The key is: Nothing is free. If you have significant duplication (and I would say you do if even the management is seeing it as a problem), then explain that it takes time to fix that. The only way you have the time to fix it correctly is if they back off a bit on the time schedules, and let you do it. If you have control over commitment (you as in the developers) then commit to what you can do, realistically, and properly! If you don't have control over comitting to work (I have been there.) then talk to the PO or whomever DOES control the roadmap and release dating and explain the situation, the likely problems from not fixing it, and get them to agree.

If all of that fails, and management insists on duplication being reduced, but doesn't also guarantee the extra time that is needed to do it, you are between a rock and a hard place. The only thing the developer in me has for that is 'take the time you need to do it right'. I have never ever ever been reprimanded, by even my most unreasonable managers, for being late but getting it done right, over getting it done on time but having it blow up in a customers face. Sounds like now is the time to regroup and talk about it though, regardless.


Two problems here.

One is the total lack of any reliable metrics. Lines of Code can be measured accurately -- but is a meaningless and unusable figure, Total Cost of Ownership is meaningful and useful but can only be measured after the patient is dead.

Second. Re-factoring and reducing repetition that has crept into your could base is a real cost now. Any costs associated with maintaining a bloated code base (and if its well tested with stable requirements these costs may be zero) belong in the future and, probably, to another manager.

While you should strive to avoid writing the same code again and again (if only to save wear and tear on the keyboard) once its there you are pretty much stuck with it. Its almost always the right management decision to favor working and tested code over "pretty" code.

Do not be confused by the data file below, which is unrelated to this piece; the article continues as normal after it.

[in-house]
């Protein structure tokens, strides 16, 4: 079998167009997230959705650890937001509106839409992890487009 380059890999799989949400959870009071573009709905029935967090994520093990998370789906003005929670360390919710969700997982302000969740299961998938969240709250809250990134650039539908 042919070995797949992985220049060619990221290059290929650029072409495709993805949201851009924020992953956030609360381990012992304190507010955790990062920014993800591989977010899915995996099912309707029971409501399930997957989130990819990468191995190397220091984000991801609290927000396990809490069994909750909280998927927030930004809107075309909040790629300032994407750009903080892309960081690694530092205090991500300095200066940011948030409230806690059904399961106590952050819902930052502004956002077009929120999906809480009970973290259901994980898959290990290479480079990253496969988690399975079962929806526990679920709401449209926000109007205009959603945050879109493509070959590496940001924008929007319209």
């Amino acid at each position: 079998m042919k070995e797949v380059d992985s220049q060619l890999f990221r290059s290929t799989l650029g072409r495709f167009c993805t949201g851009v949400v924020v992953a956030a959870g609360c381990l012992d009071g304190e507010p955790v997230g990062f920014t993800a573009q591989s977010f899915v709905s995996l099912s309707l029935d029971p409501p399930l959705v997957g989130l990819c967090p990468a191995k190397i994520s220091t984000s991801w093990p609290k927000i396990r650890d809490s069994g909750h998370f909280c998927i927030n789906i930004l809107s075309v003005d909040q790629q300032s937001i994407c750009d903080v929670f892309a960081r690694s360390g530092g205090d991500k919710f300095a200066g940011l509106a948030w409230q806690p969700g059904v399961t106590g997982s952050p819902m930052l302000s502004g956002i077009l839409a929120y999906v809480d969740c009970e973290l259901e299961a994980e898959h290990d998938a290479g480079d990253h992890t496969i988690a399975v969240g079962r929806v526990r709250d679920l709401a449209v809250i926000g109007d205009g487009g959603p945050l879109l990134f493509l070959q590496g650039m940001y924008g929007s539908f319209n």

• I almost downvoted this...I agree that working and well tested is better than pretty...but I don't agree that this is a 'pretty' issue. This is a classic code smell. It will increase your ramp up time for onboarding new developers, it will certainly increase your maintenance costs, and it WILL become a source of additional bugs as clone #49 of function X was forgotten in the 'great update' for the last production issue. So if this were pretty...say, a question about a style guide, sure that could be the right management decision, but not at the cost of complexity and risk introduced.
    – JC.
    Nov 28, 2013 at 7:04

Prediction of the future is always difficult and I am not aware of any precise formula to calculate the cost of code clones. What we do in our code quality audits is that we calculate the clone overhead by putting the size of the system in relation to the size of a hypothetical variant of the system without any clones. That allows you estimate how much time or money you could save if there were less clones. But please note that this is just a very rough estimation and I think it's way not precise enough to be used for defining any quality goals.

The question remains of how to calculate the size of the redundancy-free system. This is in itself an estimation but can be done quite straightforward. For each clone class (code fragment and its copies), remove the size of the copies from the original system size. In addition you have to be aware of overlapping copied fragments. Any more detail here would require me to know more about the clone detection approach you use.